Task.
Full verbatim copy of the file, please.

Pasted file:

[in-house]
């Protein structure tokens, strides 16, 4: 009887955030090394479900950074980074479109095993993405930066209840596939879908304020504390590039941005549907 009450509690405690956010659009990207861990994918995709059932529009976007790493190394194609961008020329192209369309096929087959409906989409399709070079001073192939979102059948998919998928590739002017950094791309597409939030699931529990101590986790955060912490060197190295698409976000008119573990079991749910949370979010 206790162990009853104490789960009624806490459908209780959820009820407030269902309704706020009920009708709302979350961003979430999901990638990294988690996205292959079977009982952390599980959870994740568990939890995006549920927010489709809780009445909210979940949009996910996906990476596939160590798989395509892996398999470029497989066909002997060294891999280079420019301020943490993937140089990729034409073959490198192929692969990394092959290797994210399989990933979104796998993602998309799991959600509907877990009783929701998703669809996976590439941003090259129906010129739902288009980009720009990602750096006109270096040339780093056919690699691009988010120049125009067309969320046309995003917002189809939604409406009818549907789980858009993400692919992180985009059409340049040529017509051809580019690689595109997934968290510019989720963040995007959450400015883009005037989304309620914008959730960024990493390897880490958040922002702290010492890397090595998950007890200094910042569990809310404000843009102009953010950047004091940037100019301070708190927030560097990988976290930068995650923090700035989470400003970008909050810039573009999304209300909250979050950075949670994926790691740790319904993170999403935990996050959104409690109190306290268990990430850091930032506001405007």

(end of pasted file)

[in-house]
């Protein structure tokens, strides 16, 4: 009887955030090394479900950074980074479109095993993405930066209840596939879908304020504390590039941005549907 009450509690405690956010659009990207861990994918995709059932529009976007790493190394194609961008020329192209369309096929087959409906989409399709070079001073192939979102059948998919998928590739002017950094791309597409939030699931529990101590986790955060912490060197190295698409976000008119573990079991749910949370979010 206790162990009853104490789960009624806490459908209780959820009820407030269902309704706020009920009708709302979350961003979430999901990638990294988690996205292959079977009982952390599980959870994740568990939890995006549920927010489709809780009445909210979940949009996910996906990476596939160590798989395509892996398999470029497989066909002997060294891999280079420019301020943490993937140089990729034409073959490198192929692969990394092959290797994210399989990933979104796998993602998309799991959600509907877990009783929701998703669809996976590439941003090259129906010129739902288009980009720009990602750096006109270096040339780093056919690699691009988010120049125009067309969320046309995003917002189809939604409406009818549907789980858009993400692919992180985009059409340049040529017509051809580019690689595109997934968290510019989720963040995007959450400015883009005037989304309620914008959730960024990493390897880490958040922002702290010492890397090595998950007890200094910042569990809310404000843009102009953010950047004091940037100019301070708190927030560097990988976290930068995650923090700035989470400003970008909050810039573009999304209300909250979050950075949670994926790691740790319904993170999403935990996050959104409690109190306290268990990430850091930032506001405007």